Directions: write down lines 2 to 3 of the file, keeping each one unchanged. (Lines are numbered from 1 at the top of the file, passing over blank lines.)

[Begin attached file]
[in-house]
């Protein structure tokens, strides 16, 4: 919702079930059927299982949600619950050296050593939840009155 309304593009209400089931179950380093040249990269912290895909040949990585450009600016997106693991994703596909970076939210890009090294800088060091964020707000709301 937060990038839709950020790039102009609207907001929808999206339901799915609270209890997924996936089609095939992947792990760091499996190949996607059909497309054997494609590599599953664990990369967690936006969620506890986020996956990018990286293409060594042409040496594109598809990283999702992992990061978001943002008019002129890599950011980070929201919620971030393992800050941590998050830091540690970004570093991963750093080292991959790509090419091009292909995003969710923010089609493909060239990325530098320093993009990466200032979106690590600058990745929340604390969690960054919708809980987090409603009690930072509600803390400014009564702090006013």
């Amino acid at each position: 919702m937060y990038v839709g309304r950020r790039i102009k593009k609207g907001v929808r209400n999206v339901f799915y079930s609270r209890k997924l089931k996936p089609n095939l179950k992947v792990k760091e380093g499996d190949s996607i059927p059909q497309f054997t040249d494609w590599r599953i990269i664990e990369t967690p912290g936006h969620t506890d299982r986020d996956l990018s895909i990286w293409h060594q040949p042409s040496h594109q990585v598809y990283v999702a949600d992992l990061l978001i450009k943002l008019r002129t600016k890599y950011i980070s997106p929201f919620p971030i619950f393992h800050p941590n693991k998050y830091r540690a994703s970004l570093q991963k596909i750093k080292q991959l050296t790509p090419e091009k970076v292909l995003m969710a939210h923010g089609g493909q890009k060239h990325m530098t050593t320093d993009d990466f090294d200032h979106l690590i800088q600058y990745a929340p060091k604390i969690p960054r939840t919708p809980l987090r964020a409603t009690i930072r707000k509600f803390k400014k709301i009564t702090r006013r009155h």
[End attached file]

């Protein structure tokens, strides 16, 4: 919702079930059927299982949600619950050296050593939840009155 309304593009209400089931179950380093040249990269912290895909040949990585450009600016997106693991994703596909970076939210890009090294800088060091964020707000709301 937060990038839709950020790039102009609207907001929808999206339901799915609270209890997924996936089609095939992947792990760091499996190949996607059909497309054997494609590599599953664990990369967690936006969620506890986020996956990018990286293409060594042409040496594109598809990283999702992992990061978001943002008019002129890599950011980070929201919620971030393992800050941590998050830091540690970004570093991963750093080292991959790509090419091009292909995003969710923010089609493909060239990325530098320093993009990466200032979106690590600058990745929340604390969690960054919708809980987090409603009690930072509600803390400014009564702090006013």
């Amino acid at each position: 919702m937060y990038v839709g309304r950020r790039i102009k593009k609207g907001v929808r209400n999206v339901f799915y079930s609270r209890k997924l089931k996936p089609n095939l179950k992947v792990k760091e380093g499996d190949s996607i059927p059909q497309f054997t040249d494609w590599r599953i990269i664990e990369t967690p912290g936006h969620t506890d299982r986020d996956l990018s895909i990286w293409h060594q040949p042409s040496h594109q990585v598809y990283v999702a949600d992992l990061l978001i450009k943002l008019r002129t600016k890599y950011i980070s997106p929201f919620p971030i619950f393992h800050p941590n693991k998050y830091r540690a994703s970004l570093q991963k596909i750093k080292q991959l050296t790509p090419e091009k970076v292909l995003m969710a939210h923010g089609g493909q890009k060239h990325m530098t050593t320093d993009d990466f090294d200032h979106l690590i800088q600058y990745a929340p060091k604390i969690p960054r939840t919708p809980l987090r964020a409603t009690i930072r707000k509600f803390k400014k709301i009564t702090r006013r009155h």